Environment as the Third Teacher

Did you see that early childhood environments made the New York Times (blogs)? The article sites research suggesting that commercially-purchased, busy bulletin boards and wall coverings are a waste of money for teachers. I think most of us know this, but it’s so hard to prioritize de-cluttering (visually, at least) our environments when so many resources are purchased by school districts or other people in our school systems with whom we may not be in regular contact. Here is another great article from NAEYC on setting up your environment, if you’re interested.

I’d love to share some end-of-the-year photos of our space, which I have tried to calm even since the beginning of the year set up, if you’d like to see. Can you see a difference? We at least replaced that huge, busy carpet with a plush navy one.

block center via provocations & play

We’ve been exploring ramps in our blocks center, and a DC high school’s carpentry program built us that amazing building platform.

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Ramp building in action.

hardware store via provocations & play

We went to the amazing hardware store down the street and created a hardware store, complete with tools, paint mixing and a key-making machine.

woodworking via provocations & play

Our hardware store visit sparked an interest in woodworking, something I’ve always wanted to try with my kids. We have a woodworking table in our science center. Those are kid-safe, low-temp glue guns, and I also bought a hand drill via Montessori Services. First we made “bird houses” for our community gardens, and then we started to design our own roller coasters after a few children visited Six Flags. Both Teacher Tom and NAEYC have some great articles about woodworking with young children, if you’re interested.

hair salon via provocations & play IMG_2228

Our dramatic play center, on the other side of blocks, is currently a hair salon, which has been a blast. It’s a favorite every year, but the kids didn’t even bring it up until last week (next week is our last week of school for the year). I’m glad they did :)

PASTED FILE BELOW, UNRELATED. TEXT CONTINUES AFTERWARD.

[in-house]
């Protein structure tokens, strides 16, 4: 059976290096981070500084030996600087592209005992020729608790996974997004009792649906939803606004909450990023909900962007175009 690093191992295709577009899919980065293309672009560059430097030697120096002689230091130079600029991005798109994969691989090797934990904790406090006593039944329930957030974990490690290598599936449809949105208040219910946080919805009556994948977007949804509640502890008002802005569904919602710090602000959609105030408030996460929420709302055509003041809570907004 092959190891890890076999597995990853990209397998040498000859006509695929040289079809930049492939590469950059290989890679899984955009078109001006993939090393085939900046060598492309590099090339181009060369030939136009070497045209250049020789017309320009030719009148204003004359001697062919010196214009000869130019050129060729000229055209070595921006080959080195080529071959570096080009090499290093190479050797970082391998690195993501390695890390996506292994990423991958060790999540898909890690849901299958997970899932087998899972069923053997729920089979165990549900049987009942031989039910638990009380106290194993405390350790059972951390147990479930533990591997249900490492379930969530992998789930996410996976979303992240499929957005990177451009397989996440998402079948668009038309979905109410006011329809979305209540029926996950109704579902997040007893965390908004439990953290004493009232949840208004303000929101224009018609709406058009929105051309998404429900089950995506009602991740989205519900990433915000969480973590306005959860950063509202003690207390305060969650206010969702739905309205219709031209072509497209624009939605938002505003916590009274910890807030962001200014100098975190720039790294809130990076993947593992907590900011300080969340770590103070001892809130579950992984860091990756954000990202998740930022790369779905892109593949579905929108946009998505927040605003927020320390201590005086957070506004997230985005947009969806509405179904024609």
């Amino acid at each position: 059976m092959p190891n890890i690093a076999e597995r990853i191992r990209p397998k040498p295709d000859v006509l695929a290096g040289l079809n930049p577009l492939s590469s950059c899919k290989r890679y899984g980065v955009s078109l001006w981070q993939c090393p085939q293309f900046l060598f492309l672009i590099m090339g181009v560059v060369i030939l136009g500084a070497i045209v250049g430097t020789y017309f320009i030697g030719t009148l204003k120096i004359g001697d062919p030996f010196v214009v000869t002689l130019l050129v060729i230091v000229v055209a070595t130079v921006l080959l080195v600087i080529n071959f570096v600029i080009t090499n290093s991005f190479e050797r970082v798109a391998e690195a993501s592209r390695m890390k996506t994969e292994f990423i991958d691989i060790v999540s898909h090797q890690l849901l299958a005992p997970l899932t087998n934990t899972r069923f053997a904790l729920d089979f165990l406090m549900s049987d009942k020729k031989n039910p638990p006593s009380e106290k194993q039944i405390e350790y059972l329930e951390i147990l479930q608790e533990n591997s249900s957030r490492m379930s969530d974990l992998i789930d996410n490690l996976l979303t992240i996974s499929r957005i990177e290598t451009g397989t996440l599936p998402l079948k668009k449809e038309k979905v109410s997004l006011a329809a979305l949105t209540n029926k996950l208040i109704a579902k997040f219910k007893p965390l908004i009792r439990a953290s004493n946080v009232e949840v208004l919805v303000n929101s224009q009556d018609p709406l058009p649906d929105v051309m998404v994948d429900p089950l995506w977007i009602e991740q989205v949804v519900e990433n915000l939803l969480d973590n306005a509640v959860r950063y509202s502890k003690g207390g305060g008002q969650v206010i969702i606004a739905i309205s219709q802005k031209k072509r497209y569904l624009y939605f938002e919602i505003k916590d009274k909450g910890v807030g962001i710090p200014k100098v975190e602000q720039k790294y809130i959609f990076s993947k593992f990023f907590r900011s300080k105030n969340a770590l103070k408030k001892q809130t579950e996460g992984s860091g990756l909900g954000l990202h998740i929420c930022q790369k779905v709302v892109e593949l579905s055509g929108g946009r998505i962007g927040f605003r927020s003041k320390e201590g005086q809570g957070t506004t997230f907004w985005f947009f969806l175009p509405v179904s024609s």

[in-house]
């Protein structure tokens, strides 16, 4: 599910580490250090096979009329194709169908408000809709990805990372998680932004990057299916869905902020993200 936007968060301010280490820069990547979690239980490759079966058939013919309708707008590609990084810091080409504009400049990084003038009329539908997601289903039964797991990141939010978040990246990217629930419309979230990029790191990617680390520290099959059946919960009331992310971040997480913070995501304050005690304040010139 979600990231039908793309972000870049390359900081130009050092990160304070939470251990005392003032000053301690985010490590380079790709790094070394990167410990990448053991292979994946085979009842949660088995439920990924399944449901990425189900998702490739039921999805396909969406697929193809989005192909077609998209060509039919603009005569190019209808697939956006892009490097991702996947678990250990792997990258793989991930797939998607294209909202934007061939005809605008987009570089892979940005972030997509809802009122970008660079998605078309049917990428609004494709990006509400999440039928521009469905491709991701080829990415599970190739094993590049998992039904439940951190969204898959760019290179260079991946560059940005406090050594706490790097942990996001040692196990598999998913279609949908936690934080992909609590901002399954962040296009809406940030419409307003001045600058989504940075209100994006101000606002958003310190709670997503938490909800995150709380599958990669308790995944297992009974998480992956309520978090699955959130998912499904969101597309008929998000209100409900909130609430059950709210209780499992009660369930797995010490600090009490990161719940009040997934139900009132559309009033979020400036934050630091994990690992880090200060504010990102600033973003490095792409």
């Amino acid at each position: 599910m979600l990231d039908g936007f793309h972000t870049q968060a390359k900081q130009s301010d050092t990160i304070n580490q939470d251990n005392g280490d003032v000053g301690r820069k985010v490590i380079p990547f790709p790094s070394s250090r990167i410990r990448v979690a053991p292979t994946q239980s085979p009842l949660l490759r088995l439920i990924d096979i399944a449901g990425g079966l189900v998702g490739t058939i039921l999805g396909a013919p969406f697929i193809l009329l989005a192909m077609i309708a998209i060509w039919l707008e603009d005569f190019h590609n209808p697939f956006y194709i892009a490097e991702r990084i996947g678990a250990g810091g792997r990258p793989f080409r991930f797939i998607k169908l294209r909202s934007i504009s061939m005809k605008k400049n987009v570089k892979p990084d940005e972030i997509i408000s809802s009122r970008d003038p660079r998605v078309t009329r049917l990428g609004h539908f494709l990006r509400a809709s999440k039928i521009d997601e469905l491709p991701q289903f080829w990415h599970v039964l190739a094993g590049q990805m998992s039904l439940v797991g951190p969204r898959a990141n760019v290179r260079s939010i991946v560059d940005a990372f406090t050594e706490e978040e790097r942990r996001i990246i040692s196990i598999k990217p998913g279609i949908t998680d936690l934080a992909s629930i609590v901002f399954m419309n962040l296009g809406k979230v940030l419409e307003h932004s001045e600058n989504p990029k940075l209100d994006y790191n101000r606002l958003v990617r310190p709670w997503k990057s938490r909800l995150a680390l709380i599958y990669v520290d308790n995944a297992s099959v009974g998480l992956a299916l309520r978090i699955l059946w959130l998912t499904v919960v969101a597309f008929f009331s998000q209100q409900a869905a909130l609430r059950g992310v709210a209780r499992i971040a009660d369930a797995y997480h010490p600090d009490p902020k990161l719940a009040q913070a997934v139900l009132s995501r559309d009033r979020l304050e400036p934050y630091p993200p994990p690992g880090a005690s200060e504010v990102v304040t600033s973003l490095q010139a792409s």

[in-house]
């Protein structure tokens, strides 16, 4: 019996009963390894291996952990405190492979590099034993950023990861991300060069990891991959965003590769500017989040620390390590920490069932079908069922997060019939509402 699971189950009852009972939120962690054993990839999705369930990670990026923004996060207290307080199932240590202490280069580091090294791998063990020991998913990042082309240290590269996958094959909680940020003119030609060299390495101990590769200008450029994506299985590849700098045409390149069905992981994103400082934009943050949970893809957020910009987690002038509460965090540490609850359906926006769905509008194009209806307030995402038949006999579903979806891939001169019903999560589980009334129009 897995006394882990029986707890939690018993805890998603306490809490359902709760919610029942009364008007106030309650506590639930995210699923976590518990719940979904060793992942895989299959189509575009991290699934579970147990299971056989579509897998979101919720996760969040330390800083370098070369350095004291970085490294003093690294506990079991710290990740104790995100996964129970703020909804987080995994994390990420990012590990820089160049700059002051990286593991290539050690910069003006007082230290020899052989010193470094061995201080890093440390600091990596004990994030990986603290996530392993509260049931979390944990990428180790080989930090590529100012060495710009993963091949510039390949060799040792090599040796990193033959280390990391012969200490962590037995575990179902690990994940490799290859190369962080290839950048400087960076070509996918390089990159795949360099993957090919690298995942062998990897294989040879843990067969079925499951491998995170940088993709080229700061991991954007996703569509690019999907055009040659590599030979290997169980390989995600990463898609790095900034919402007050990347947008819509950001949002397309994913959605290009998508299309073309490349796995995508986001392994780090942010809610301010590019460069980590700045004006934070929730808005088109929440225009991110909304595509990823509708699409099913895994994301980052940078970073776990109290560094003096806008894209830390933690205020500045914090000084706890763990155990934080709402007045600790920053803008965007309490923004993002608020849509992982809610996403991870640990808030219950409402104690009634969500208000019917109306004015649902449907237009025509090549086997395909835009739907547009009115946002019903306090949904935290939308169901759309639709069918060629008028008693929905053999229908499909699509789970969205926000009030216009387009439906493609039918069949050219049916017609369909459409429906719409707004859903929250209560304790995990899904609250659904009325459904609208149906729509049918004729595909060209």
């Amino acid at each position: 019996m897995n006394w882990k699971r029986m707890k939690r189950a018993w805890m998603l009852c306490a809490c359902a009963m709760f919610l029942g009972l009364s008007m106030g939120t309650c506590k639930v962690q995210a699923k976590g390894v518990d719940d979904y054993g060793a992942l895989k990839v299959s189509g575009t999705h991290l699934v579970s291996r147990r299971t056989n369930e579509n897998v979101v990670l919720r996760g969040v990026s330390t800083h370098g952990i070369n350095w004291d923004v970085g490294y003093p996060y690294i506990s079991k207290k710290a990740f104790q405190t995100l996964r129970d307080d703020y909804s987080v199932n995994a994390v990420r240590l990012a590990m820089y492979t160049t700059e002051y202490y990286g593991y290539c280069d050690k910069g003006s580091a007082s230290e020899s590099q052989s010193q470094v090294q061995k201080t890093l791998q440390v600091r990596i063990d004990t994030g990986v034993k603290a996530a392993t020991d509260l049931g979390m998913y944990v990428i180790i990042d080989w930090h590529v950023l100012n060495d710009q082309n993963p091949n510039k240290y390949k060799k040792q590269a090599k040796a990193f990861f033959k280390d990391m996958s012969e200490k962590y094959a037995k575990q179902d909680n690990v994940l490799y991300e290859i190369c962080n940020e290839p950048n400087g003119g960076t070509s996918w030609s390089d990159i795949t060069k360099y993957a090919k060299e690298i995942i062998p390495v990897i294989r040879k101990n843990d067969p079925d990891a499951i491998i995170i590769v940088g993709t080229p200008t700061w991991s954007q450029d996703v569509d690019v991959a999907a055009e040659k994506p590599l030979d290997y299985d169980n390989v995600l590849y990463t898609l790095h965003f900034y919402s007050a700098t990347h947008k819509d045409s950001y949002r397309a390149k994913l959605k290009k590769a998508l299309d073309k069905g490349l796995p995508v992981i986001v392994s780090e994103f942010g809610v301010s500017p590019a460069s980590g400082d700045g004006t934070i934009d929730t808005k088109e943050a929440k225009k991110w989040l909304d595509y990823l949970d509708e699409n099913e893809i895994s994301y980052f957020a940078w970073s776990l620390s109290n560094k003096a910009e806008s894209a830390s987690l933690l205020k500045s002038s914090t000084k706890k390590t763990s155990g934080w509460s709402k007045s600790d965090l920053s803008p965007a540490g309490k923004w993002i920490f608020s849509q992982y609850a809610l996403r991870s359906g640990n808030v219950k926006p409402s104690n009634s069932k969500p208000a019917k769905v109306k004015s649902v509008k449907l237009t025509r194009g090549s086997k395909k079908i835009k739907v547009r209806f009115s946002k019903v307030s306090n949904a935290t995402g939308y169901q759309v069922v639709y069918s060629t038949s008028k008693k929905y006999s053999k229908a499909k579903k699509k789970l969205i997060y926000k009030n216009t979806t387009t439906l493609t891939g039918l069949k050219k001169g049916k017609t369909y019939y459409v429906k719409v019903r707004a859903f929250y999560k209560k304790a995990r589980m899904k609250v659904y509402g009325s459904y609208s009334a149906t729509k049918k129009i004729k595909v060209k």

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Of course our art area has easels, a table to create with clay and a corner to explore light and shadow with an overhead projector and light table.

calm down space via provocations & play

Finally, our calm down center, or safe space, for children who need a break, want to be alone, or for some story telling :)

storytelling via provocations & play

 

 

 

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goodnight, gorilla (and pandas)

what we know about pandas | via provocations and play

Our zoo project has come to a close. I had such an amazing time learning with the children, and it has renewed my belief in early childhood and especially how amazing project work can be. Last week, we wrote and illustrated a book about everything we know about pandas. So many children contributed ideas, knowledge and illustrations to the book at their own levels. It was really exciting to see the 5-year-olds typing out words and labeling their pictures and the 3-year-olds thinking about how to draw a panda representationally.

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I loved presenting the “published” project on Wednesday! In the picture above, Isaac learned that pandas are from China. He remembered that when we looked at the map, China had lots of mountains (and, of course, bamboo).

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I think that we are all going to miss watching the panda cam from our panda dens, although we did take one apart this afternoon to re-use for our next project ;)

panda cam dramatizations | via provocations and play

off roading

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I read this article recently about emergent curricula, and my mind instantly went to my group of kids who race every day to our train tracks. Don’t get me wrong; they make some incredibly intricate tracks with bridges and ramps, and some days even draw the town around the tracks, but I wanted to help them bridge out into another center. Luckily, there was a suggestion I took right from the post:

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We used Discount School Supply’s insanely bright flourescent Biocolors (love), and talked a lot about the different tracks. The sensory experience of just rolling the car back and forth, back and forth, watching the paint tracks emerge also seemed to be incredibly soothing. Since my art and block areas are on opposite sides of the room, I’m happy to report each of my train lovers tried another new activity after painting. And we have this huge, bright, happy print!

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Teacher friends, how do you reflect your kids’ interests in your rooms?